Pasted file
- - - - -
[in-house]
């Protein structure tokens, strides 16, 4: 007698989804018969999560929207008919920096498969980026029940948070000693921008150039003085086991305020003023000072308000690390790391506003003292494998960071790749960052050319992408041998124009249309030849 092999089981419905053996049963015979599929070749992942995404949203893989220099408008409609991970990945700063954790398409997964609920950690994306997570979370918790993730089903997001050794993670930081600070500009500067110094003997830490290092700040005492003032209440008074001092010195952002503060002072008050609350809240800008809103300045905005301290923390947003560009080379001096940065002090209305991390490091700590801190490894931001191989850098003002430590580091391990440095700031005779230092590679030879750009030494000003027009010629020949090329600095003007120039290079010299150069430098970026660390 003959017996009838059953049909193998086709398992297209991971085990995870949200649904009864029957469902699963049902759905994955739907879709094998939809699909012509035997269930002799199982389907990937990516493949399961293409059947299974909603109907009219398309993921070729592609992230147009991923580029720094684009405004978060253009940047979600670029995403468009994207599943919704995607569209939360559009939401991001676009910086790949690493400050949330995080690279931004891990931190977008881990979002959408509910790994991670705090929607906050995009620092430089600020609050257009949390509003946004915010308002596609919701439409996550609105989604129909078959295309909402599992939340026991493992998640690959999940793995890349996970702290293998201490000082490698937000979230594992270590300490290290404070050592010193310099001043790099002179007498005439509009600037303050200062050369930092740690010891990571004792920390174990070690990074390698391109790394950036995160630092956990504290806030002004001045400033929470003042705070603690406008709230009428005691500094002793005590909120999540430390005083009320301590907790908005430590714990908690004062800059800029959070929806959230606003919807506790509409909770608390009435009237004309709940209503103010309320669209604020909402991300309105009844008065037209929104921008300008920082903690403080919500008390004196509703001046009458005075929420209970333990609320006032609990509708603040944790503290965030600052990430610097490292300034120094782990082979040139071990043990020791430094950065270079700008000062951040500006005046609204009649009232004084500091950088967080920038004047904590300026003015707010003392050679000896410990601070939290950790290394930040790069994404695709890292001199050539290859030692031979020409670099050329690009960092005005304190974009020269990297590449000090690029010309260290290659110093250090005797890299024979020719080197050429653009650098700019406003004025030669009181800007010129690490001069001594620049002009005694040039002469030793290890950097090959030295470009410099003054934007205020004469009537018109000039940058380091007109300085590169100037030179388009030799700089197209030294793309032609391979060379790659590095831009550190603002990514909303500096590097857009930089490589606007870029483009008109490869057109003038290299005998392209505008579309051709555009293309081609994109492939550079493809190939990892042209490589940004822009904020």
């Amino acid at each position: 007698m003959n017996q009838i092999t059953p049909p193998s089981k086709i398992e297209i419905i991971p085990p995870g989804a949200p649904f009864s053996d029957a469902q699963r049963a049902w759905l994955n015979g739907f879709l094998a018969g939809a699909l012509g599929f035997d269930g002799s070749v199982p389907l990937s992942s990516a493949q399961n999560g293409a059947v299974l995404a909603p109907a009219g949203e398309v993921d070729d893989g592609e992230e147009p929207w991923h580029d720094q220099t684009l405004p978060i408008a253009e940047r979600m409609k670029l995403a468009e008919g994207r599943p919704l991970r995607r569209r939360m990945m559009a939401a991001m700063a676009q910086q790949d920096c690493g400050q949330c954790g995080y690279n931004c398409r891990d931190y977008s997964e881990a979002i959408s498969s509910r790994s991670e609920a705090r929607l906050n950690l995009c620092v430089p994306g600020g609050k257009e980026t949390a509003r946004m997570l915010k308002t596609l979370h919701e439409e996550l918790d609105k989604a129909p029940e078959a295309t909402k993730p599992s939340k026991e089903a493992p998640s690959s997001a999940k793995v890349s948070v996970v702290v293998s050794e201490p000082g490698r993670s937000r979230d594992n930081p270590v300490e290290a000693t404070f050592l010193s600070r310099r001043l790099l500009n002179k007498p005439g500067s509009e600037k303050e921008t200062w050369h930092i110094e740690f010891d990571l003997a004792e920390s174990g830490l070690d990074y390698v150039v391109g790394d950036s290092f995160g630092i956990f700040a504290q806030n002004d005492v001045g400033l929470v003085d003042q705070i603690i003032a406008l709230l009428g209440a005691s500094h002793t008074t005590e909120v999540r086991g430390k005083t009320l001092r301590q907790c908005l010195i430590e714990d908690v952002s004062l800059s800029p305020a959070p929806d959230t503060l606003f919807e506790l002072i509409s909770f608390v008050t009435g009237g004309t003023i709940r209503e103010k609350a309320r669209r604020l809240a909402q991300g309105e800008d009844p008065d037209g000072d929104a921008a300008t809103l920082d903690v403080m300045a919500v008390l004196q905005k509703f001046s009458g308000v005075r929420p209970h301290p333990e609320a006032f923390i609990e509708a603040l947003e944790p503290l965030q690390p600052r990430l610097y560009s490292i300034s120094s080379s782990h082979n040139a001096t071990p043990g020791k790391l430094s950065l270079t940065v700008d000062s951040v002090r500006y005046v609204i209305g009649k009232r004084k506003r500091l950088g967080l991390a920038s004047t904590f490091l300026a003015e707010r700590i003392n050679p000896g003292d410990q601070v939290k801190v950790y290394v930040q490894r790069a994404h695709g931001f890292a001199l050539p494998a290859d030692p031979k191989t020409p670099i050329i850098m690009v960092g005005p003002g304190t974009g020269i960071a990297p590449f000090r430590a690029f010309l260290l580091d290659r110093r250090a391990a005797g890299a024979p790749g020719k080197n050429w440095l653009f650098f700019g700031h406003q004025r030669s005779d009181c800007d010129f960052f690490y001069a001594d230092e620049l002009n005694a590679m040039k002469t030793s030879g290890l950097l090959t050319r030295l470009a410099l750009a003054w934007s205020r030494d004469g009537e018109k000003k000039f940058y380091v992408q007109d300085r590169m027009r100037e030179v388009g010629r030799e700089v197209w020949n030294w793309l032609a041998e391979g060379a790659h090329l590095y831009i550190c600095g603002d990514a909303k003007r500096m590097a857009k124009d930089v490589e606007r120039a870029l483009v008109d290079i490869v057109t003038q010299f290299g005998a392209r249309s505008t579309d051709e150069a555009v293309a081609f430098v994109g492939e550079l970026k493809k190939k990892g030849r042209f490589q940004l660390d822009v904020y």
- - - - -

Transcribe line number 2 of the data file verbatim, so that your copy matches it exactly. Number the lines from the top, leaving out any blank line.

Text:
């Protein structure tokens, strides 16, 4: 007698989804018969999560929207008919920096498969980026029940948070000693921008150039003085086991305020003023000072308000690390790391506003003292494998960071790749960052050319992408041998124009249309030849 092999089981419905053996049963015979599929070749992942995404949203893989220099408008409609991970990945700063954790398409997964609920950690994306997570979370918790993730089903997001050794993670930081600070500009500067110094003997830490290092700040005492003032209440008074001092010195952002503060002072008050609350809240800008809103300045905005301290923390947003560009080379001096940065002090209305991390490091700590801190490894931001191989850098003002430590580091391990440095700031005779230092590679030879750009030494000003027009010629020949090329600095003007120039290079010299150069430098970026660390 003959017996009838059953049909193998086709398992297209991971085990995870949200649904009864029957469902699963049902759905994955739907879709094998939809699909012509035997269930002799199982389907990937990516493949399961293409059947299974909603109907009219398309993921070729592609992230147009991923580029720094684009405004978060253009940047979600670029995403468009994207599943919704995607569209939360559009939401991001676009910086790949690493400050949330995080690279931004891990931190977008881990979002959408509910790994991670705090929607906050995009620092430089600020609050257009949390509003946004915010308002596609919701439409996550609105989604129909078959295309909402599992939340026991493992998640690959999940793995890349996970702290293998201490000082490698937000979230594992270590300490290290404070050592010193310099001043790099002179007498005439509009600037303050200062050369930092740690010891990571004792920390174990070690990074390698391109790394950036995160630092956990504290806030002004001045400033929470003042705070603690406008709230009428005691500094002793005590909120999540430390005083009320301590907790908005430590714990908690004062800059800029959070929806959230606003919807506790509409909770608390009435009237004309709940209503103010309320669209604020909402991300309105009844008065037209929104921008300008920082903690403080919500008390004196509703001046009458005075929420209970333990609320006032609990509708603040944790503290965030600052990430610097490292300034120094782990082979040139071990043990020791430094950065270079700008000062951040500006005046609204009649009232004084500091950088967080920038004047904590300026003015707010003392050679000896410990601070939290950790290394930040790069994404695709890292001199050539290859030692031979020409670099050329690009960092005005304190974009020269990297590449000090690029010309260290290659110093250090005797890299024979020719080197050429653009650098700019406003004025030669009181800007010129690490001069001594620049002009005694040039002469030793290890950097090959030295470009410099003054934007205020004469009537018109000039940058380091007109300085590169100037030179388009030799700089197209030294793309032609391979060379790659590095831009550190603002990514909303500096590097857009930089490589606007870029483009008109490869057109003038290299005998392209505008579309051709555009293309081609994109492939550079493809190939990892042209490589940004822009904020």